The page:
Setting Priorities to Balance Work and Personal Life
Hindsight can be a wonderful thing…or a torturous thing, depending on what you are looking back on. When you are looking back on a very long career in the same industry, there’s bound to be a few places where you’d rather have done something slightly different. At the exact opposite end of a very long career I find my daughter, my son and my daughter-in-law. All three are in the very early stages of their professional lives. All three are learning the basics of “doing life” in the real world. I have a very real interest in seeing them succeed, and in helping them in any way I can. That help typically comes in the form of conversations and advice – sometimes when they seek it; many times, when I offer it unsolicited… I can’t help it. I guess it’s the dad in me wanting to see them all grow and prosper on their own. And when I say prosper, I am not just talking about the financial variety. Or just about the corporate variety.
I have a friend who once worked as a hospital chaplain. He talked about a visit with a gentleman who was nearing the end of his life. The man shared that he’d run his own business that became extremely successful. Yet for years, decades actually, his highest priority was growing that business. The man shared that he’d lost his family as a result of the long hours away from home and inattention when he was at home. He also shared that his health deteriorated due to his intense travel and constant stress professionally–which turned him onto alcohol and smoking for relief. But the comment that stood out in the conversation with him was this: “I’ve gotten to the end of my life and I realize the ladder I’ve been climbing was leaning against the wrong wall.” Think about that one for a moment.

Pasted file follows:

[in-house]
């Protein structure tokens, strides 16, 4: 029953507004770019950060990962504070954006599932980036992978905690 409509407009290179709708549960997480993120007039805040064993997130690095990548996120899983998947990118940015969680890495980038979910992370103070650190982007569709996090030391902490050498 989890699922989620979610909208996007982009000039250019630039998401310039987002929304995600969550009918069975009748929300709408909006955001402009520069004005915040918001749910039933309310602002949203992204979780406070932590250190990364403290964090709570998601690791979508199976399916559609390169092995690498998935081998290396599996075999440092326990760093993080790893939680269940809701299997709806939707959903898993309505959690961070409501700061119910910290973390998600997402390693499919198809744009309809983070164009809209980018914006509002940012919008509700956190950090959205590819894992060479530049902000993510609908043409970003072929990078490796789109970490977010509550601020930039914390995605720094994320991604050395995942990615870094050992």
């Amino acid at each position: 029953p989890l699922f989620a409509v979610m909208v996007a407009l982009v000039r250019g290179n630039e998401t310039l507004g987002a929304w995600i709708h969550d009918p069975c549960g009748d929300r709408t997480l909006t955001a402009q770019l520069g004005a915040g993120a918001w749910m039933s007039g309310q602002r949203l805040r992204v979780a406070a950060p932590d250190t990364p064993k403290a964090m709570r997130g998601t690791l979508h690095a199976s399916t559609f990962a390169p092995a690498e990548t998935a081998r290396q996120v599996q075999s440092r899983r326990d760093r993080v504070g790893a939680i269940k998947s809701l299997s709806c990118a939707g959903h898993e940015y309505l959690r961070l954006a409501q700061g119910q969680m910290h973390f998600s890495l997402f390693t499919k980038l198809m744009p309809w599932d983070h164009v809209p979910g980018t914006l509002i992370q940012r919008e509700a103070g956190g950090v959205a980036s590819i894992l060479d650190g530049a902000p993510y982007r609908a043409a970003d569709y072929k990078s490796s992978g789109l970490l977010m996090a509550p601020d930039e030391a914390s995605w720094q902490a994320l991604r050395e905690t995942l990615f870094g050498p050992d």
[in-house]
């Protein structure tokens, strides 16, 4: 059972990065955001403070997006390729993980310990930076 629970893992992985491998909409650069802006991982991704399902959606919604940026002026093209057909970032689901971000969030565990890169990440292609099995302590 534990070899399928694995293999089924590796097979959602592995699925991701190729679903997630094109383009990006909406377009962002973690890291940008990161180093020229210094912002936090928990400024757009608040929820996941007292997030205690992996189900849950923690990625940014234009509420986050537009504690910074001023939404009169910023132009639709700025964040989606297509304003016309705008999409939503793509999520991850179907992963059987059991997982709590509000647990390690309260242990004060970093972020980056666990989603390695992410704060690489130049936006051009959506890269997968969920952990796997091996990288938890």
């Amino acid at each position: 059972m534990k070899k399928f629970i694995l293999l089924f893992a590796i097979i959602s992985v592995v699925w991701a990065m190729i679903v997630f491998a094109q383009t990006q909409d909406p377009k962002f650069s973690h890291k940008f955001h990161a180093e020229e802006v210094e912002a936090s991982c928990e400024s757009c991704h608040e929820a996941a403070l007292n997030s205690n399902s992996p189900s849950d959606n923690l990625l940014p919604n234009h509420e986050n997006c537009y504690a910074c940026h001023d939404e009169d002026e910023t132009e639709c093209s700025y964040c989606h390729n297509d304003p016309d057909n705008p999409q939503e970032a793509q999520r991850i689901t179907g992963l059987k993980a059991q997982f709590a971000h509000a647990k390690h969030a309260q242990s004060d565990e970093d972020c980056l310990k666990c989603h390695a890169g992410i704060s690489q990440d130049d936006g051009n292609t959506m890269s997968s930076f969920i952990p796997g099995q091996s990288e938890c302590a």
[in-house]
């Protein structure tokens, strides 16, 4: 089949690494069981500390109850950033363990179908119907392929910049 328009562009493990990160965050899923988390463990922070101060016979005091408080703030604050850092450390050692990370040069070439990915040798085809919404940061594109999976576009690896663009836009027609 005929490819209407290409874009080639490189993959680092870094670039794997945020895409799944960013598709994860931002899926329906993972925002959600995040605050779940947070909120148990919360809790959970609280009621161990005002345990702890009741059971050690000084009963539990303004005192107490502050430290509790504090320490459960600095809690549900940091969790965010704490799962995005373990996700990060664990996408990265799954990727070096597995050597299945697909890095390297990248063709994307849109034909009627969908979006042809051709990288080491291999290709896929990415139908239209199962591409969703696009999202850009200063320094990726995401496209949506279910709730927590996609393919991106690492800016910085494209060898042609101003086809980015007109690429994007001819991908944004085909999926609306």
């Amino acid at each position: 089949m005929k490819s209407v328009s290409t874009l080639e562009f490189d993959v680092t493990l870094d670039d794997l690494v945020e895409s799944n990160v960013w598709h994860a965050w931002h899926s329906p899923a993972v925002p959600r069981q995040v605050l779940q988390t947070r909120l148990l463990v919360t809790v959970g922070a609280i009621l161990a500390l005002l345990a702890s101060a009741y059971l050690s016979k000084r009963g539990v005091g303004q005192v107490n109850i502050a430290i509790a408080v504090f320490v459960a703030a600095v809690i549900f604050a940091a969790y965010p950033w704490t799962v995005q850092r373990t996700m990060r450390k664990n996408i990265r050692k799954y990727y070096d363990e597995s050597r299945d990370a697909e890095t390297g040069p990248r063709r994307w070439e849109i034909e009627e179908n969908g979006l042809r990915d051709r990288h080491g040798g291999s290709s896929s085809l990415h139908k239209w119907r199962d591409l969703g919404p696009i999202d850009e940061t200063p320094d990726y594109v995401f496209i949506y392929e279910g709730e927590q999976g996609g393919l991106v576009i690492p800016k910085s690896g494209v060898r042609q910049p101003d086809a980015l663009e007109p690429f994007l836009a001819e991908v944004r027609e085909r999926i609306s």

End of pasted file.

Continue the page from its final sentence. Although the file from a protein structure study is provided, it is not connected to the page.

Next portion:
Talk about setting priorities in your life – not just financial and corporate, but also on a personal level. We all have specific goals in life for our children, finances, health, marriage, business, charitable giving, hours spent serving and vacation time spent with family and friends. And in the effort to achieve all those goals there must be a balance; spend all your time on one and you will lose the others. And, I would suggest, there must be a constant shifting and readjustment as time marches on.
I was recently sitting in a board room with a bunch of our industry’s most successful leaders; owners and senior executives from a wide variety of companies. During one of the breaks I was having a conversation with the guy next to me, who travels the world on a regular basis. But he wasn’t talking about his business or his travels. He was talking about his kids, and how important it was for him to balance his travel with being at home with his wife and kids. How he made every effort to not miss those key dates–the soccer tournaments, violin recitals, anniversaries. What a stark contrast to that first guy. The very notion of success is extremely personal; it’s unique to each one of us.
I can’t possibly define success for you, or you for me. But I’d encourage you to focus much less on the ladder, the rungs on the ladder or the climb toward the top, and much more on the wall you’re leaning it against. And if I can do anything to help my kids understand that concept at this early stage of their professional lives, I think that would be a good thing. Pick the right wall.
See you on the show floor.
Jim Obermeyer has been in the tradeshow industry 35 years, both as a corporate trade show manager and exhibit house owner. He is currently a vice president at Hamilton Exhibits and can be reached at firstname.lastname@example.org.